Member Interview: On Transient Migratory Osteoporosis
We will be interviewing one of our members from England on Transient Migratory Osteoporosis. This is a little-known disorder that is similar to osteoporosis in some ways, but at the same time very different. Most of us have never heard of this, even though it’s been in the medical literature for quite some time.
Transient Osteoporosis is a rare self-limited syndrome characterized by sudden onset of joint pain, followed by focal osteopenia after few weeks, with spontaneous recovery. This was first described by Revault, et al., as a distinct clinical syndrome in French literature and was thought to be due to neurotropic changes, possibly secondary to minor trauma. The first report of this disorder in the English literature was by Curtis and Kincaid in 1959. They described three women who developed hip pain and osteopenia in the last trimester of pregnancy. The symptoms and radiographic changes disappeared spontaneously after several months. Although this was the original description of the phenomenon, none of our cases included pregnant women. By 1968, Lequesne coined the term-transient osteoporosis of the hip. Subsequent reports described similar clinical and radiographic patterns in other locations such as the knee and ankle.
One of the likely explanations for the pathogenesis of TO (also known as TMO, TRMO) is perhaps that proposed by Frost and others. He stated that under noxious tissue stimuli, the ordinary biological processes, including blood flow, cell metabolism and turnover and also tissue modeling and remodeling, might be greatly accelerated, called the Regional Acceleratory Phenomenon (RAP). In his opinion a prolonged or exaggerated RAP in which a large number of bone turnover foci are activated, is the case of TO. It has been hypothesized that symptoms may be related to bone marrow edema demonstrated at MRI and to a transitory regional arterial hyperflow observed at the early scintigraphic analysis. Bone tissue micro damage is the most frequent noxious stimulus that provokes RAP and bone tissue micro fracture is the main consequence. …The repeatedly observed histological findings in patients with TO showing mild inflammatory changes and osteoporosis, associated with and elevated bone turnover with increased bone resorption and reactive bone formation are a good description of ongoing TRMO. 
Welcome Paul We are happy to be speaking with you about Transient Migratory Osteoporosis. Your experiences with treatment, education on the topic and medical intervention to cure this, will be very enlightening and educational for those suffering with this disorder.
Paul Franklins’ Background:
Before I was diagnosed with Transient Migratory Osteoporosis (TMO) the only interest I really took in health was keeping myself fit. Not like an obsession but just making sure I maintained a good weight and exercised regularly. The key to this is watching what I eat again, not obsessively just sensibly. I drink alcohol-should say drank, as I am a teetotaler at the moment-about 6 units per week on average. So on the whole prior to this I was “pretty damn healthy” so it was a bit of a shock to my youthful immortality complex ha!!! Last November I noticed a slight pain on the right side of my groin radiating up towards my hip area. I also had pain down the front of the leg towards the knee.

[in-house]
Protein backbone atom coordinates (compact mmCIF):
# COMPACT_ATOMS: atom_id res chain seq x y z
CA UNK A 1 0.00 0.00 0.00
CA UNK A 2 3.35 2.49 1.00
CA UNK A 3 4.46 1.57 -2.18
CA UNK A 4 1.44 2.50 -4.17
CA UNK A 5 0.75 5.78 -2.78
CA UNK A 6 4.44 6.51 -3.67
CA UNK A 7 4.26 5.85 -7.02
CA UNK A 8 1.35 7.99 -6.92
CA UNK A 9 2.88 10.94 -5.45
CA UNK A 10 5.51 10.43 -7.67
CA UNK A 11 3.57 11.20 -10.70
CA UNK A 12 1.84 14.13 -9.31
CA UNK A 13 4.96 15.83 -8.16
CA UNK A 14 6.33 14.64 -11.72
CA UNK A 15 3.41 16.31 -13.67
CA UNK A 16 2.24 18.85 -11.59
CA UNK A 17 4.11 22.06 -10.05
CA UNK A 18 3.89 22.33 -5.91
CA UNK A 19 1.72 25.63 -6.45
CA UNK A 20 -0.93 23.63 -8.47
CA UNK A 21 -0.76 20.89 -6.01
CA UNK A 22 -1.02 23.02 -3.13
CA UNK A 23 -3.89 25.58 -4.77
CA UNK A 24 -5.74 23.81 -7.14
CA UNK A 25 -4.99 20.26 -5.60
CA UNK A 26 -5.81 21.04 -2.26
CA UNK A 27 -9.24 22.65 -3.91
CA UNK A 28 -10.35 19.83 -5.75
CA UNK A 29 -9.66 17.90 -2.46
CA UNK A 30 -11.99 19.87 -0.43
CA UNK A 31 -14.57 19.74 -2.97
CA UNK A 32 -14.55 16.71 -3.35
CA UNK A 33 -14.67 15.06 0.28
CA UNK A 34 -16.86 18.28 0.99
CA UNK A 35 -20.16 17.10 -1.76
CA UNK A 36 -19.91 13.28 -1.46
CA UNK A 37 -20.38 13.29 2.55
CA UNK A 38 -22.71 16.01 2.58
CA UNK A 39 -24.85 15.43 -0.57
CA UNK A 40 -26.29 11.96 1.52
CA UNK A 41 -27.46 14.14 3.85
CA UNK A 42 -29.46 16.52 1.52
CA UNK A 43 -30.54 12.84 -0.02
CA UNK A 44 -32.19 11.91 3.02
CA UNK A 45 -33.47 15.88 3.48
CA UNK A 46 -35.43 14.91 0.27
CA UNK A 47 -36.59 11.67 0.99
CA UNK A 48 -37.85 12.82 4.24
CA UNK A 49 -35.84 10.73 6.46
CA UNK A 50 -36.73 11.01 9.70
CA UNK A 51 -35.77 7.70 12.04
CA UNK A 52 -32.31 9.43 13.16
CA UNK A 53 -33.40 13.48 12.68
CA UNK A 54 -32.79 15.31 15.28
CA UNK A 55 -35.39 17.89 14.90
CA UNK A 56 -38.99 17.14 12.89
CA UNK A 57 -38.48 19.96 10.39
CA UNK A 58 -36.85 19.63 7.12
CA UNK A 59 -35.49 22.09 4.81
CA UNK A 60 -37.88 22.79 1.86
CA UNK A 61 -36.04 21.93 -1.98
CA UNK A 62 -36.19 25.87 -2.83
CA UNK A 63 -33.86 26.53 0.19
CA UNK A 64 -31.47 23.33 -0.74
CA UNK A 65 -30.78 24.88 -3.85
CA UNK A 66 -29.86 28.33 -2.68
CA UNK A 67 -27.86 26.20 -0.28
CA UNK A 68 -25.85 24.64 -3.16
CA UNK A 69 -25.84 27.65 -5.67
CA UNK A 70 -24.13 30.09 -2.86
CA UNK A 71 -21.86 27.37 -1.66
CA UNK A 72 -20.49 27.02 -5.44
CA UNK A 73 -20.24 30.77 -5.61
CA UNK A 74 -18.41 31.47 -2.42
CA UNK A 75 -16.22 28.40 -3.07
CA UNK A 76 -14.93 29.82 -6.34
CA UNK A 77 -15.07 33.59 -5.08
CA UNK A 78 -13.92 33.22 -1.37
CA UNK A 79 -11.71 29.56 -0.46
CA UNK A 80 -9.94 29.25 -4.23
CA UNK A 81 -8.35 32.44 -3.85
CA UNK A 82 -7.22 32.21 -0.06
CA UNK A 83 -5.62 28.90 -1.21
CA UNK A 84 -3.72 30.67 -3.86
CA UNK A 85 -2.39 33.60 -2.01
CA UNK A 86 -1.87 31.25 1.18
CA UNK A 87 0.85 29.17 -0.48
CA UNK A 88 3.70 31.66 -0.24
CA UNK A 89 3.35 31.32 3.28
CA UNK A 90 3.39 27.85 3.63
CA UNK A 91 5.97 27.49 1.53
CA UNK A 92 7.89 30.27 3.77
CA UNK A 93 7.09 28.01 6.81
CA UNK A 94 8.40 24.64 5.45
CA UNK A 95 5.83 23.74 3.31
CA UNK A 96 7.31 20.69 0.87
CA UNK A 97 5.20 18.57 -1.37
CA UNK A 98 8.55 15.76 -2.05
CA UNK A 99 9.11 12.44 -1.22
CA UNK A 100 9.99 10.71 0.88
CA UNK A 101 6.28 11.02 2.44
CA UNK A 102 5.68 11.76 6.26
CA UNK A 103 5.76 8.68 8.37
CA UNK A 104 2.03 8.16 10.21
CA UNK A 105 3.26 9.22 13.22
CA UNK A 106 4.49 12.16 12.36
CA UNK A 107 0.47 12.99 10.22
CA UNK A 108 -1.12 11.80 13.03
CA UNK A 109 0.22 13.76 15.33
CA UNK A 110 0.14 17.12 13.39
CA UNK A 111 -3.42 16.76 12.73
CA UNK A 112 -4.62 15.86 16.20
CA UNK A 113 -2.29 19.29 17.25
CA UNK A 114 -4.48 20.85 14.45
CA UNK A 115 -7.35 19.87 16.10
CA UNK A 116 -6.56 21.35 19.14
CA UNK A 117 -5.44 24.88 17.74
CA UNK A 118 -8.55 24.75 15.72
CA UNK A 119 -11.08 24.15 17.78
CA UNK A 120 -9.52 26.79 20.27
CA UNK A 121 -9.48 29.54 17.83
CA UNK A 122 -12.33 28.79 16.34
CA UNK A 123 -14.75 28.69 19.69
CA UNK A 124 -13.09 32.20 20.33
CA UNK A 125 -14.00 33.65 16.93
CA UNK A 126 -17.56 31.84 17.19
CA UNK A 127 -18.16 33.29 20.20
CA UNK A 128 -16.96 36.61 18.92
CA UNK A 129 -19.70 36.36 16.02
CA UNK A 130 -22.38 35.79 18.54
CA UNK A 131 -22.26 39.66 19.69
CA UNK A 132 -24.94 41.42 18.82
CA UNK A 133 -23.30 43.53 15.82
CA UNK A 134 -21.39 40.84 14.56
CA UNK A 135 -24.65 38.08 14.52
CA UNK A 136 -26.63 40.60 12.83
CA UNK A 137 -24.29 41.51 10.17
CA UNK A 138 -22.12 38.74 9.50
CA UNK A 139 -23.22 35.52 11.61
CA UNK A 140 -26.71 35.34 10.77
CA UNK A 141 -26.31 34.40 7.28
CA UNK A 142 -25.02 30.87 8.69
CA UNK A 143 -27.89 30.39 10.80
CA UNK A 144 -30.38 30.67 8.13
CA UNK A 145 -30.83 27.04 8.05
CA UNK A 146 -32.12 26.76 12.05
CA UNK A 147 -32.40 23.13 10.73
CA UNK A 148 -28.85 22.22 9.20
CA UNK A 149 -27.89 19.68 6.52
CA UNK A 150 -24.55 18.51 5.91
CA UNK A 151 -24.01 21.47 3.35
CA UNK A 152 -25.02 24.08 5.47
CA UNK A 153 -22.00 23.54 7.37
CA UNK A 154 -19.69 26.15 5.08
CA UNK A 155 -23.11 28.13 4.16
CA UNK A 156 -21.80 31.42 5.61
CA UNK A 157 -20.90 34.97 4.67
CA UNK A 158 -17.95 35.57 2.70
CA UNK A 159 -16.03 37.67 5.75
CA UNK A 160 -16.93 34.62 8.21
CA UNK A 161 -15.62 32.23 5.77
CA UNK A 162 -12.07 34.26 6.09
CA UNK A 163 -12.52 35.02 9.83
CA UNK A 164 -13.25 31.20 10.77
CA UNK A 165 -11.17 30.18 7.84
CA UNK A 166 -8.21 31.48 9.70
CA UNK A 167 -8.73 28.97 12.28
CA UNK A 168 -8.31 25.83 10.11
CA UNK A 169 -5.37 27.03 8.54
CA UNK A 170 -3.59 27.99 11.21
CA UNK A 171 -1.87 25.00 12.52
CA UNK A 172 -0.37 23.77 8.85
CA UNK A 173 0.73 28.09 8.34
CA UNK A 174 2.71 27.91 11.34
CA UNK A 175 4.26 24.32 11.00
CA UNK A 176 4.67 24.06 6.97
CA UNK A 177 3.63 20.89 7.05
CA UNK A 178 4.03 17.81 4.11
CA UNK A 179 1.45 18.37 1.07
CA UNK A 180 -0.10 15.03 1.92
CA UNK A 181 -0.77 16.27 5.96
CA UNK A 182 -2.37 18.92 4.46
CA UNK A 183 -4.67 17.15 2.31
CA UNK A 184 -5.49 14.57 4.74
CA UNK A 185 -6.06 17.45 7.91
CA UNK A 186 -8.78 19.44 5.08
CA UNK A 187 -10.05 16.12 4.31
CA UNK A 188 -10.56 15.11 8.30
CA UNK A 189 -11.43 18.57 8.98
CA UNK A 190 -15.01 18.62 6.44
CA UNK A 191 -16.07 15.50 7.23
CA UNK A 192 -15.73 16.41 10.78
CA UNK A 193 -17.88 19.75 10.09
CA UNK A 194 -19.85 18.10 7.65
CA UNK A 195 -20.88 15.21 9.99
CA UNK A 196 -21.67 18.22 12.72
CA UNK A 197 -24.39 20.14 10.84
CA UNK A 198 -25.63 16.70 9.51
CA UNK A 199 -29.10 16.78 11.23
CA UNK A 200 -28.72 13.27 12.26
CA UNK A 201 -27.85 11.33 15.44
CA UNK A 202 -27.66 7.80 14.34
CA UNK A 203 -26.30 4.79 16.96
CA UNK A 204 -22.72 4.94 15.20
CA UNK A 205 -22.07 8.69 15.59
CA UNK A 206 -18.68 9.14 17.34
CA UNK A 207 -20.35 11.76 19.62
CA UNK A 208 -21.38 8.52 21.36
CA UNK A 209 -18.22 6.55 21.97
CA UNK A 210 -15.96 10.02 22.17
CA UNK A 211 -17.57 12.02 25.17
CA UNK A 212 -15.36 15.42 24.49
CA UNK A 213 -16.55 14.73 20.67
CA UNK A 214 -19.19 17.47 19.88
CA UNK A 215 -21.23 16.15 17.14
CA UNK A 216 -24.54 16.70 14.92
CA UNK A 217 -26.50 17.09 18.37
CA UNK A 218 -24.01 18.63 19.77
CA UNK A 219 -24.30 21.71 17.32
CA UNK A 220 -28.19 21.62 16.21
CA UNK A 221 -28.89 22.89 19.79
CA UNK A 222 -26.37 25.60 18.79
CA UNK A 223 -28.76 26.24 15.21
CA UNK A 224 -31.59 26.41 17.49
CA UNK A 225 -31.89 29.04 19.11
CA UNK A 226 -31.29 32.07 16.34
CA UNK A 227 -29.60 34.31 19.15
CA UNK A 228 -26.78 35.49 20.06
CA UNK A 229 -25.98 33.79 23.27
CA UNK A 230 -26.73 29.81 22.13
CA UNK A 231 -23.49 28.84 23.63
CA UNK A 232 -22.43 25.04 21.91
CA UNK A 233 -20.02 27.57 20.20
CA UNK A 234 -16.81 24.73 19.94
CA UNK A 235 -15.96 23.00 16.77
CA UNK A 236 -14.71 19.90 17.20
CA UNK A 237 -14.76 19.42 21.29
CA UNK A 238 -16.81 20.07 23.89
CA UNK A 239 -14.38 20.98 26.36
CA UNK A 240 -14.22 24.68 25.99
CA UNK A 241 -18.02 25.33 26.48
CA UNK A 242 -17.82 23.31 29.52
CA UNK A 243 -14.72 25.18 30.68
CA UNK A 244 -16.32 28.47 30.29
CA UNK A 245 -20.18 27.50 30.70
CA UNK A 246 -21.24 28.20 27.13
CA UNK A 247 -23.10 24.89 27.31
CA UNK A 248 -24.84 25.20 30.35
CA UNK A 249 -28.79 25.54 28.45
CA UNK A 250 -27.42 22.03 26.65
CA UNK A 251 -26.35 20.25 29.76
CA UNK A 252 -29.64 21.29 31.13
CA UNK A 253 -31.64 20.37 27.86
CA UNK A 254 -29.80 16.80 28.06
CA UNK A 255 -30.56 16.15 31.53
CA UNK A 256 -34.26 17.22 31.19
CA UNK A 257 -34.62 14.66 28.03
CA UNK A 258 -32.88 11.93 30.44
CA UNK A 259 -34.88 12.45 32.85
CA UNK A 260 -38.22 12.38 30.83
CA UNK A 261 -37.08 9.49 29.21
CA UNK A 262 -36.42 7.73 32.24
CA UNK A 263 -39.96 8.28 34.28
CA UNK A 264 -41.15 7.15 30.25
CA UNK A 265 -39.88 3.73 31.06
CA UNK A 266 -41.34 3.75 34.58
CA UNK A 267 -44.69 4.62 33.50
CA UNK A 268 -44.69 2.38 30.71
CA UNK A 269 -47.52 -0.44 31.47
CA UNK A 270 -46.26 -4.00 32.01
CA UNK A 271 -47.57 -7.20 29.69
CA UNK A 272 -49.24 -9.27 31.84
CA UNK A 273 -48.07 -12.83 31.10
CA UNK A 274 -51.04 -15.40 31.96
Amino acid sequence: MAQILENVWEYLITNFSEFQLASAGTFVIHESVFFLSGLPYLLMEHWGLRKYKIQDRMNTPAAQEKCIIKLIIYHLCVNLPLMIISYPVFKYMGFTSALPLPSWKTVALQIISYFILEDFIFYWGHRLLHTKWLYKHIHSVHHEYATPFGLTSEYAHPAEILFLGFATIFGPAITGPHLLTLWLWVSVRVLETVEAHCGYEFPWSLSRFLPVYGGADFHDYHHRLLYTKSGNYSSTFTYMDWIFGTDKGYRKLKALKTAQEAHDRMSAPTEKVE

O.K., The best thing that ever happened to me was becoming a father; I take great pride in that role. I love the outdoors, the sky, the sea, trees, landscapes, the different weather conditions and how they effect what’s going on around us. I enjoy all the simple things in life. I like anything that makes me smile which encompasses many things, other people’s smiles, positive happy people, inspirational people, music any type as long as it’s uplifting. What we see and what we hear can so lift the spirit within us. What inspires me? Other people’s great strengths and achievements whilst coping with hard times, I never cease to be amazed at the stories of people coping and overcoming major trauma in their lives especially the young ones I am in awe of them all. They set a great example to us when we may be feeling a little sorry for ourselves. So that’s me really.
**Paul, can you tell us what your symptoms were that led you to get treatment for Transient Migratory Osteoporosis? What areas of your body are involved with your disorder? **
The groin area and front of the leg on my right side, only one hip is affected, within 2 weeks of onset I was virtually unable to walk without excruciating pain and severe limp.
Since you live inglannd have National Health Care, were you able to seek help from a specialist, and if so, what type of doctor did you look for to treat this disorder?
Initially I visited my local doctor (General Practitioner) who sent me for an x ray. The x ray did not show any abnormalities at all. The pain continued. I was now unable to attend work. I re-visited the doctor and was referred to an orthopaedic surgeon on a private basis. I had an MRI scan which showed abnormalities in the signal in my right femoral head.
I understand that you were misdiagnosed, early on, and were scheduled for hip replacement due to the physician thinking you had osteonecrosis of the femoral head. Could you explain what tests were ordered to arrive at this diagnosis? Osteonecrosis is a disorder that kills the bone, due to poor blood supply in the area; it’s also known as avascular necrosis (AVN).
There were no tests carried out just a reading of the MRI scan. I was shocked to say the least to think I was going to have a hip taken out at my tender age!!